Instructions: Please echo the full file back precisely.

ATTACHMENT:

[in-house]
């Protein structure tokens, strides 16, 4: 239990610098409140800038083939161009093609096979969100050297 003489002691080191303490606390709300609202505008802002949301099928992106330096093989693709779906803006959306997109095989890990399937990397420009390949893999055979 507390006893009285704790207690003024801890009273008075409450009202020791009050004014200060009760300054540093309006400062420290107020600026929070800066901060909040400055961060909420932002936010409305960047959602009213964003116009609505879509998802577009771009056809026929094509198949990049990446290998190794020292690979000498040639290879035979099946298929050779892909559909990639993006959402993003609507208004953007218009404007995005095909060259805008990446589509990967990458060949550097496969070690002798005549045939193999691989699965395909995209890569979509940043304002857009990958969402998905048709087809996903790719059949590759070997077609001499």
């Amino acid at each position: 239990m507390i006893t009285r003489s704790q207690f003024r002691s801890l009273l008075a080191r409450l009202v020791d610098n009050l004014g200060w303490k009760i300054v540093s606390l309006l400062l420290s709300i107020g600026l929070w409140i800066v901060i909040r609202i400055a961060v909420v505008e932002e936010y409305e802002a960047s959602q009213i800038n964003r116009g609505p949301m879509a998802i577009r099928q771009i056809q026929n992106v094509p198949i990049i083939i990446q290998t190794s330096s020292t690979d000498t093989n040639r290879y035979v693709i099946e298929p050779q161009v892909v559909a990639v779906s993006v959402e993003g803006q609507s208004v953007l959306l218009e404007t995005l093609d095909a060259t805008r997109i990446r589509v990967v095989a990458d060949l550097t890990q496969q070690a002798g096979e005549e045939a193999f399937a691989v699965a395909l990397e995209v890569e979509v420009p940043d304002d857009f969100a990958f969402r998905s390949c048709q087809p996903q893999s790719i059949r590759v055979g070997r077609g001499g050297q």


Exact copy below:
[in-house]
């Protein structure tokens, strides 16, 4: 239990610098409140800038083939161009093609096979969100050297 003489002691080191303490606390709300609202505008802002949301099928992106330096093989693709779906803006959306997109095989890990399937990397420009390949893999055979 507390006893009285704790207690003024801890009273008075409450009202020791009050004014200060009760300054540093309006400062420290107020600026929070800066901060909040400055961060909420932002936010409305960047959602009213964003116009609505879509998802577009771009056809026929094509198949990049990446290998190794020292690979000498040639290879035979099946298929050779892909559909990639993006959402993003609507208004953007218009404007995005095909060259805008990446589509990967990458060949550097496969070690002798005549045939193999691989699965395909995209890569979509940043304002857009990958969402998905048709087809996903790719059949590759070997077609001499």
């Amino acid at each position: 239990m507390i006893t009285r003489s704790q207690f003024r002691s801890l009273l008075a080191r409450l009202v020791d610098n009050l004014g200060w303490k009760i300054v540093s606390l309006l400062l420290s709300i107020g600026l929070w409140i800066v901060i909040r609202i400055a961060v909420v505008e932002e936010y409305e802002a960047s959602q009213i800038n964003r116009g609505p949301m879509a998802i577009r099928q771009i056809q026929n992106v094509p198949i990049i083939i990446q290998t190794s330096s020292t690979d000498t093989n040639r290879y035979v693709i099946e298929p050779q161009v892909v559909a990639v779906s993006v959402e993003g803006q609507s208004v953007l959306l218009e404007t995005l093609d095909a060259t805008r997109i990446r589509v990967v095989a990458d060949l550097t890990q496969q070690a002798g096979e005549e045939a193999f399937a691989v699965a395909l990397e995209v890569e979509v420009p940043d304002d857009f969100a990958f969402r998905s390949c048709q087809p996903q893999s790719i059949r590759v055979g070997r077609g001499g050297q």